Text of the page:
Electrical water detection

Jun 22, 2011

A quick and easy way to detect groundwater in semi-arid hard rock areas that is also economical could improve the siting of borewells to improve clean water supply in the developing world. Details of the approach are outlined in the International Journal of Hydrology Science and Technology this month.

P.D. Sreedevi, Dewashish Kumar and Shakeel Ahmed National Geophysical Research Institute in Hyderabad, India, explain how electrical conductivity (EC) logs of hard rock terrain recorded before and after the can reveal differences that show where water accumulates most in subterranean rock fissures. By comparing the data with other geological measurements and drilling experiments, the team is available to correlate the EC data with regions of underground water without additional test drilling.

Understanding hard rock aquifers relies on hydrology of fractured rock and knowing details of the subterranean environment. Data is commonly obtained through drilling test boreholes or investigating underground openings. Such work is hazardous and time consuming and does not necessarily reveal the most appropriate site to sink a water well. However, anomalies in electrical conductivity measurements of which many have been made in various regions might be useful in finding the most abundant sources of groundwater.

The researchers demonstrated how effective the approach might be in correlating information from 25 boreholes in the Maheshwaram watershed situated in the Ranga Reddy district of Andhra Pradesh, India, about 30 kilometers south of Hyderabad, covering an area of about 60 square kilometers. The area is semi-arid with average annual rainfall of 750 millimeters. The bedrock is mostly granite. The team points out that, based on the detailed geological and hydrogeological studies, the aquifer is classified as a two-tier coupled system with weathered and fractured layers that exist over almost the entire area. However, due to over-exploitation, the groundwater levels have affected the weathered layers and groundwater flow is currently in the fractured rock aquifer. There are no rivers feeding the aquifers so the system relies on the monsoon to for replenishment.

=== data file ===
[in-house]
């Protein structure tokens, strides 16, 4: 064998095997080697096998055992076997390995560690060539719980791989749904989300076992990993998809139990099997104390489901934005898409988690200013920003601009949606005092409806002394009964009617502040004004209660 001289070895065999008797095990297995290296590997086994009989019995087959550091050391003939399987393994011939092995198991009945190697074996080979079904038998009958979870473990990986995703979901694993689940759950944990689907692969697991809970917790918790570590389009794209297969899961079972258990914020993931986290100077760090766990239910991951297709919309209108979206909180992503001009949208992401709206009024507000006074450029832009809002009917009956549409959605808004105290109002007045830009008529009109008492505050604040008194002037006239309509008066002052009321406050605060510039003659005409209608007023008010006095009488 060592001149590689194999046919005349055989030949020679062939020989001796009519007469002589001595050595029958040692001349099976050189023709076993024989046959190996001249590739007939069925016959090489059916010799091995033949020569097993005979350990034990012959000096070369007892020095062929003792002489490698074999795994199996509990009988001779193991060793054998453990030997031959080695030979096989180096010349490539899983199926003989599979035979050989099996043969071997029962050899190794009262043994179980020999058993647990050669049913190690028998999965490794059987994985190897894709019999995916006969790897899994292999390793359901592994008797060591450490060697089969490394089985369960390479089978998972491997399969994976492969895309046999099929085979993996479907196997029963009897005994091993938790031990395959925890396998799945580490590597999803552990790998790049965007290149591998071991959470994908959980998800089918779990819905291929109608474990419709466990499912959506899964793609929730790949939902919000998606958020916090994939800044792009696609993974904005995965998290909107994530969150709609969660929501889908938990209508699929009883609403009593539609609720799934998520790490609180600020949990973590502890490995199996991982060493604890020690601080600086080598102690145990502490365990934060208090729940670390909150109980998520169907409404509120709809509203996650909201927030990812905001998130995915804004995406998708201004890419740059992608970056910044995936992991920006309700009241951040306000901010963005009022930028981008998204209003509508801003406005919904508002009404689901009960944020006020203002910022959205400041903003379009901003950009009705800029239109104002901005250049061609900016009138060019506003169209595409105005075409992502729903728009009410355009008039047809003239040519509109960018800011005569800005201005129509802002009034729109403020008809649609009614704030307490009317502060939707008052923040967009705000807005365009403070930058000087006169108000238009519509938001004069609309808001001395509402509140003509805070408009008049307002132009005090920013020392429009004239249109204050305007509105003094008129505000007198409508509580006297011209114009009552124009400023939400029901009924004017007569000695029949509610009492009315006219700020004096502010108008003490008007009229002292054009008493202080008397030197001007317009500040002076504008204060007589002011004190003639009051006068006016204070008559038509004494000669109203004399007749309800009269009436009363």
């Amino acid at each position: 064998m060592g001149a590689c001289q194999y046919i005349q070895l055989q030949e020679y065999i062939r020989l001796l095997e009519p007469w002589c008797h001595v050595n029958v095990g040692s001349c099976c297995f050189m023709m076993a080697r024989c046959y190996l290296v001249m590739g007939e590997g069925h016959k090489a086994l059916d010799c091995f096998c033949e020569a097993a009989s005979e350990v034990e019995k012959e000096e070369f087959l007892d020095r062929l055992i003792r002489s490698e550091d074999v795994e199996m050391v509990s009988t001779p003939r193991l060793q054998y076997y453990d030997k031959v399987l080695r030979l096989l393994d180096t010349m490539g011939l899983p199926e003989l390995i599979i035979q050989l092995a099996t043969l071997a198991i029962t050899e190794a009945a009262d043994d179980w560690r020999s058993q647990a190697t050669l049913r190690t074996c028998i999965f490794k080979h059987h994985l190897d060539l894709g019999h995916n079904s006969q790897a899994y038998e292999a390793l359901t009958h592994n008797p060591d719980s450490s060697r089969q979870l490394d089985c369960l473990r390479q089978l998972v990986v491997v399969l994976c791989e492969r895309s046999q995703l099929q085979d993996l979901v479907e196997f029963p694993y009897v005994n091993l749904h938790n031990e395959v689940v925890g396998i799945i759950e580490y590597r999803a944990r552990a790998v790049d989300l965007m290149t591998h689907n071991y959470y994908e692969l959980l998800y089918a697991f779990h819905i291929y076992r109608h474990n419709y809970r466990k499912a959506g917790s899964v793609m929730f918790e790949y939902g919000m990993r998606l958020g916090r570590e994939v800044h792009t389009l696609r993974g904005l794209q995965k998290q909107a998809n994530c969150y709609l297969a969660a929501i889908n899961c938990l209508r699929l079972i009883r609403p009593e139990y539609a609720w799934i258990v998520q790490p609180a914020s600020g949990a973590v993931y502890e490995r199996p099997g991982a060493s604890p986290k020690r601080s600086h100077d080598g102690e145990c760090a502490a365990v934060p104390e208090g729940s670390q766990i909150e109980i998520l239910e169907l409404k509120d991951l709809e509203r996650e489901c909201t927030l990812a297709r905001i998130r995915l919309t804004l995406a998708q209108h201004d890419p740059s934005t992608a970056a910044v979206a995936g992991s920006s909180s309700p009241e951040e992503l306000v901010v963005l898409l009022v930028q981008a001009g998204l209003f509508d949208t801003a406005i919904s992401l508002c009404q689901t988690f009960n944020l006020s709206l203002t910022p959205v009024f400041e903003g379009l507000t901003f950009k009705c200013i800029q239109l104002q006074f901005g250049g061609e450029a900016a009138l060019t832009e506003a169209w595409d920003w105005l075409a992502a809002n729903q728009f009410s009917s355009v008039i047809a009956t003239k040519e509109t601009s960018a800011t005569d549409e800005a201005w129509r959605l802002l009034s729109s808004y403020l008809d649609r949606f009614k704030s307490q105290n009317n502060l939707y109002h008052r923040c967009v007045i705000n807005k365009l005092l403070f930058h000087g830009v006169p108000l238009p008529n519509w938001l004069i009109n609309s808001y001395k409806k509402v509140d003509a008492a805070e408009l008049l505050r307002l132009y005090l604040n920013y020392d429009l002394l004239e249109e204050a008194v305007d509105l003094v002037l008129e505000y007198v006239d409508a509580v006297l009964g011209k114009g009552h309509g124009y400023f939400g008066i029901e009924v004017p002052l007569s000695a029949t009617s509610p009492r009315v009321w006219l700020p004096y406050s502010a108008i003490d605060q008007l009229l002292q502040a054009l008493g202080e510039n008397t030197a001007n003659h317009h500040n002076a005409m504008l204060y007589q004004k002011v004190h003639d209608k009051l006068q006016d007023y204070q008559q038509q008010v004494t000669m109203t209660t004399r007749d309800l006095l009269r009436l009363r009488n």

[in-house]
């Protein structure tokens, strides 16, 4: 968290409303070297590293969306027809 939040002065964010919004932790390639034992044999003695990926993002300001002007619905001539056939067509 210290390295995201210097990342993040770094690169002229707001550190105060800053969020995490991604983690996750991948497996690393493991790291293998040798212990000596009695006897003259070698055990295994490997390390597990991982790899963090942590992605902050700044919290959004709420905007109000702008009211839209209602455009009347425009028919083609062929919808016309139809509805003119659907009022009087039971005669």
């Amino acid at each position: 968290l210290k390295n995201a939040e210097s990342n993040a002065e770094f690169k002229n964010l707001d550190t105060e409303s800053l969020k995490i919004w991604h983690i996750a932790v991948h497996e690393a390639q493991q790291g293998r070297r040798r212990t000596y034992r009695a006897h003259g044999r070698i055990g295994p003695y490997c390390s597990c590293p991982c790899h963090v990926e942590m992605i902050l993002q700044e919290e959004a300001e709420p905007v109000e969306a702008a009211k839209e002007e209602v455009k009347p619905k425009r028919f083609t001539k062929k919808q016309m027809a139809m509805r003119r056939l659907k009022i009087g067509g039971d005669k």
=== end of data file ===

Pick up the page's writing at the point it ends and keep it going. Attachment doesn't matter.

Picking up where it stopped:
"Our approach is fast and cost effective and could be very useful as a screening tool prior to conducting hydraulic testing and sampling," the team concludes.

Explore further: Satellites catch the birth of two volcanic islands

More information: "Vertical disparity in electrical conductivity of groundwater: inferring water-bearing fractures in granitic aquifer" in Int. J. Hydrology Science and Technology, 2011, 1, 105-124.

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